Mind & Body

Keeping Employees Available 24/7 Harms Collaboration and Mental Health

Smartphones and internet connectivity allow employees to be "always on" these days. But should you expect your team to be reachable 24 hours a day, seven days a week? Not if you want them to stay healthy and collaborate at their best, insists a fascinating pair of recent studies.

It's the Emails You Don't Send

The fact that it's stressful to get a panicked email from your supervisor at 11 p.m. will come as a shock to absolutely no one. But the first of these studies shows that you don't have to have a boss with boundary issues to be made anxious by an office with an always-on culture.

The research, led by Virginia Tech management professor William Becker, found that even just the expectation that employees be available 24/7 raises health-eroding stress levels for both workers and their families. That was true even if well-meaning bosses didn't even send late-night emails or otherwise abuse the privilege. Just the worry that they might was enough to produce negative effects.

A workplace's well-intentioned "flexible hours" policy, in other words, often just results in expectation and worry. And that can eat away at employee wellness. "The insidious impact of 'always on' organizational culture is often unaccounted for or disguised as a benefit — increased convenience, for example, or higher autonomy and control over work-life boundaries," Becker commented.

A Rested Brain Is a Creative Brain

The health effects make up a pretty strong bit of evidence against expecting your people to be available whenever and wherever. But even if you're the sort of hard-driving boss who is unconvinced by arguments about fluffy non-essentials like health and work-life balance, there is a solid business case for firm boundaries on when employees should be expected to stay connected.

Another new Harvard study, for instance, looked at the performance of three-person teams tasked with solving thorny complex problems. Some groups worked in isolation, some talked intermittently, and a final bunch constantly chatted thanks to always-on tech. You might think that more connection would mean better collaboration, but that's not what the research team found.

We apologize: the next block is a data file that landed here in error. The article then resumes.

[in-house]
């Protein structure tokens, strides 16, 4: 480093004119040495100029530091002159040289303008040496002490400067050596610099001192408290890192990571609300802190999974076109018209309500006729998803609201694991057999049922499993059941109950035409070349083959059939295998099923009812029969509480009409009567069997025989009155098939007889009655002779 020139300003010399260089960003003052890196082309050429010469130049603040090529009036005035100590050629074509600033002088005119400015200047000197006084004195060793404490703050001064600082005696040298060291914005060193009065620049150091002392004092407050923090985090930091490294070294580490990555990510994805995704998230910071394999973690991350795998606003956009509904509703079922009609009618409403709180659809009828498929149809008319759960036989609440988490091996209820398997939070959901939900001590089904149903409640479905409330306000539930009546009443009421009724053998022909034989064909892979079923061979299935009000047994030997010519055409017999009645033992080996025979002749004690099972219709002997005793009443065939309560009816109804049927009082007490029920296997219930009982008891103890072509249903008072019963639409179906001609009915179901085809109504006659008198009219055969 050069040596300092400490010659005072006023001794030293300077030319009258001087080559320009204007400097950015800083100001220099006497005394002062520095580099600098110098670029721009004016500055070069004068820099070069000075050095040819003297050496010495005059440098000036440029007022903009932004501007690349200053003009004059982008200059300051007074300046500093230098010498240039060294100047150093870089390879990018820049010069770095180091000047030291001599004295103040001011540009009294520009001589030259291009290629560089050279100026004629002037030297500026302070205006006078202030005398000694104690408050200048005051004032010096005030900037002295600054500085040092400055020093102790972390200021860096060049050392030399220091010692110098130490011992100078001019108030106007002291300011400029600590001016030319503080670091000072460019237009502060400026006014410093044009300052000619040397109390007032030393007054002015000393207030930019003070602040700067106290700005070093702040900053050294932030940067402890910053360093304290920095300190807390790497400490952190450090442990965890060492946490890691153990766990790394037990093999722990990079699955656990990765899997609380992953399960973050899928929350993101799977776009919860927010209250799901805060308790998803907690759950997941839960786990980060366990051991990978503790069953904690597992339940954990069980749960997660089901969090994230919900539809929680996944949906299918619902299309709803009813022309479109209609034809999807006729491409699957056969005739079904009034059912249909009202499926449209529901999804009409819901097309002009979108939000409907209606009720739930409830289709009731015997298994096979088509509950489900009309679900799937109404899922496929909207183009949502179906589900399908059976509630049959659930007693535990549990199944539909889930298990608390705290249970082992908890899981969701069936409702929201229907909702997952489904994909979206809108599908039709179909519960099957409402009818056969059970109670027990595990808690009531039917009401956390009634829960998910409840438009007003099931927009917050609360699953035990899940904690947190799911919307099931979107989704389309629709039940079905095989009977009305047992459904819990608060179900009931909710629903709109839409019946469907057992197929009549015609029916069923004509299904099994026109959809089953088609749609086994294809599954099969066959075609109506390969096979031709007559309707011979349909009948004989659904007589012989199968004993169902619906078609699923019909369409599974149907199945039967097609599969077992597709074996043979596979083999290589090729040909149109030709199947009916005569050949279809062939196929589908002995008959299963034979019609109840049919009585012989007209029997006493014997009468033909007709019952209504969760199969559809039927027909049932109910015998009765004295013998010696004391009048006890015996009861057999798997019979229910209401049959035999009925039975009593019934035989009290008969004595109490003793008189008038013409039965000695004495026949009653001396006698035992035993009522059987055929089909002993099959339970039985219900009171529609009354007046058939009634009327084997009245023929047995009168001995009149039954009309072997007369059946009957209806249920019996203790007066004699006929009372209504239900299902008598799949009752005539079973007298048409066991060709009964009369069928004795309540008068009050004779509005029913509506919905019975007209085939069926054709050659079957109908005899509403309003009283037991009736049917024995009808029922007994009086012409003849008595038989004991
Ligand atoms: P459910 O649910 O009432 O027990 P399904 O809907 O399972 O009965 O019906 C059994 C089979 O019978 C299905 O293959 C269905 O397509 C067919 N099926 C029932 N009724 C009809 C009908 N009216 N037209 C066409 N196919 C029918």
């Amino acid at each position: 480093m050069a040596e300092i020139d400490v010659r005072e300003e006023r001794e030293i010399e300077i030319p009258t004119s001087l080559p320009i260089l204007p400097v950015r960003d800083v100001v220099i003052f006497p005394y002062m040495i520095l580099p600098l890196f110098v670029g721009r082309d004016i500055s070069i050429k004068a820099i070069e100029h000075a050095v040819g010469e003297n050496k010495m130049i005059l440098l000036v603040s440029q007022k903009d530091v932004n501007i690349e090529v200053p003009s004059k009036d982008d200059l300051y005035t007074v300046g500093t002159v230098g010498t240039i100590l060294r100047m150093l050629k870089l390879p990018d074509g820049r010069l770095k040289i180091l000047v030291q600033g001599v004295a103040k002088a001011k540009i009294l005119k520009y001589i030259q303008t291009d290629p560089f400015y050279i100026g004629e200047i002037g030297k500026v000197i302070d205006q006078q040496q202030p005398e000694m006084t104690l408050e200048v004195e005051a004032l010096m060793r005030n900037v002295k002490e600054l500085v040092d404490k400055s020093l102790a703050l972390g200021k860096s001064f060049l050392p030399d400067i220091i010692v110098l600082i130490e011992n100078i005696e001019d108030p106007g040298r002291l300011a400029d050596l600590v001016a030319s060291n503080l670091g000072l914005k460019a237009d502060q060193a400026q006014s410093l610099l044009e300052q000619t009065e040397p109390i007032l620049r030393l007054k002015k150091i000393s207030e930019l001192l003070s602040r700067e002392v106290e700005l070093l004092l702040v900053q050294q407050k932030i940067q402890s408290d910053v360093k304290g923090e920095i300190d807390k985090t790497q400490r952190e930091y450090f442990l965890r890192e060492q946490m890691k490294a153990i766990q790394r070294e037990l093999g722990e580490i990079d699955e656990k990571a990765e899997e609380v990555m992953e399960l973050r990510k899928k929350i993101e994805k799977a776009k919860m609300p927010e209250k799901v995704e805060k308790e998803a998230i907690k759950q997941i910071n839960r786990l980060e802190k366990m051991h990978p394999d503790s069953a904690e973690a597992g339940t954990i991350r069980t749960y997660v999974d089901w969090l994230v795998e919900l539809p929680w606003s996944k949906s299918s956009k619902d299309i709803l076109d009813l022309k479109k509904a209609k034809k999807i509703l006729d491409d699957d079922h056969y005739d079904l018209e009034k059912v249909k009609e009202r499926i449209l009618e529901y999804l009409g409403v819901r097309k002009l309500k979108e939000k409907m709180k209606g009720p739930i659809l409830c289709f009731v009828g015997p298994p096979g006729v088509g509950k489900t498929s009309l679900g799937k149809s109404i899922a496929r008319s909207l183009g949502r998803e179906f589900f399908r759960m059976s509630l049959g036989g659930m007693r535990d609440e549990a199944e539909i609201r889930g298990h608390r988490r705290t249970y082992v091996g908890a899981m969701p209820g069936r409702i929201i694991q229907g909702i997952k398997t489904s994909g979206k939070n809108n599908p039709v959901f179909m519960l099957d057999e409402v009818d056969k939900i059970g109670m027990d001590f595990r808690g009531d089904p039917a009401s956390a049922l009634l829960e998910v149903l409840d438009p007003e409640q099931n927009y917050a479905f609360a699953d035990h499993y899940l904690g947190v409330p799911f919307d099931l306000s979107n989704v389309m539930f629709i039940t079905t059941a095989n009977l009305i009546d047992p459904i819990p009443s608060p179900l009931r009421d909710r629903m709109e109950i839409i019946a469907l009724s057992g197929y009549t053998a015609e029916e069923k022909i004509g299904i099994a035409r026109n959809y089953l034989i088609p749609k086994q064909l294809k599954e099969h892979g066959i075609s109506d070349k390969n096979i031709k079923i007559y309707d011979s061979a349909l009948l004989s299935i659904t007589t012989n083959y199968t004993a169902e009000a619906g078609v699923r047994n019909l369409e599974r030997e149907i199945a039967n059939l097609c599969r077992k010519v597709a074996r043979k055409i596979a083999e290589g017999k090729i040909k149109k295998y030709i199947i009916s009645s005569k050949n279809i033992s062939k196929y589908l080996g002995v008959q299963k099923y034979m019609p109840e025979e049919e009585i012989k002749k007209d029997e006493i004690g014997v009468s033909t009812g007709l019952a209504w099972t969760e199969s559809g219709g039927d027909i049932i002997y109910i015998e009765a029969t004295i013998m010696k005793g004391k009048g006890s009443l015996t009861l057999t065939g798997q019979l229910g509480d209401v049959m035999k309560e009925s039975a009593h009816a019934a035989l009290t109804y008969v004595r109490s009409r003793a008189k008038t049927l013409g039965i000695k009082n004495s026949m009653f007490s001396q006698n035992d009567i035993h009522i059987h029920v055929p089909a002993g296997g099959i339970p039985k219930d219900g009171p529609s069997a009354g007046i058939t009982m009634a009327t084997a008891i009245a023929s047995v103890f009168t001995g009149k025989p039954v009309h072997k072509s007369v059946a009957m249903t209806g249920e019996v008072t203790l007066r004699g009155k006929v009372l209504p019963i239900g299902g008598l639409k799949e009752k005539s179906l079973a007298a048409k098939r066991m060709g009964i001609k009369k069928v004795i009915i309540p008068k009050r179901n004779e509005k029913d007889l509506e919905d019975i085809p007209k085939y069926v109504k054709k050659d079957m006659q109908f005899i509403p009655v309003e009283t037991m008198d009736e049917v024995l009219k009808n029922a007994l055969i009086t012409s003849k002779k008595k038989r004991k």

The groups that interacted often but still guarded some alone time for solitary reflection actually came up with the best and most innovative solutions. The researchers concluded that alternating periods of connection with periods of isolation was the most effective form of collaboration.

"As we replace those sorts of intermittent cycles with always-on technologies, we might be diminishing our capacity to solve problems well," Harvard's Ethan Bernstein warned.

How to Set Appropriate Boundaries

Taken together these two studies show that simply having the expectation that your team will always be reachable — even if you don't abuse the privilege — is bad both for employees' personal stress levels and their ability to collaborate together to produce their best work. People need some protected time away from work demands, and if you're the boss, it's your job to give it to them.

How do you do that? It just takes a few simple steps. Actively communicate your expectations for when and how your team should be reachable (so they don't assume the worst and stress all the time). If you have an idea in the middle of the weekend, write it up and use an email-scheduling tool so it lands in your employees' inboxes first thing Monday morning. Finally, set a good example yourself by, say, not instantly responding to a non-urgent 12 a.m. Slack question. A few changes can go a long way towards making sure you get the benefits of always-on technology without these research-verified pitfalls.

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For a little more help, check out "Work-Life Brilliance: Tools to Break Stress and Create the Life and Health You Crave" by executive coach Denise R. Green. The audiobook is free with a trial of Audible. We handpick reading recommendations we think you may like. If you choose to make a purchase, Curiosity will get a share of the sale.

Written by Jessica Stillman September 19, 2018

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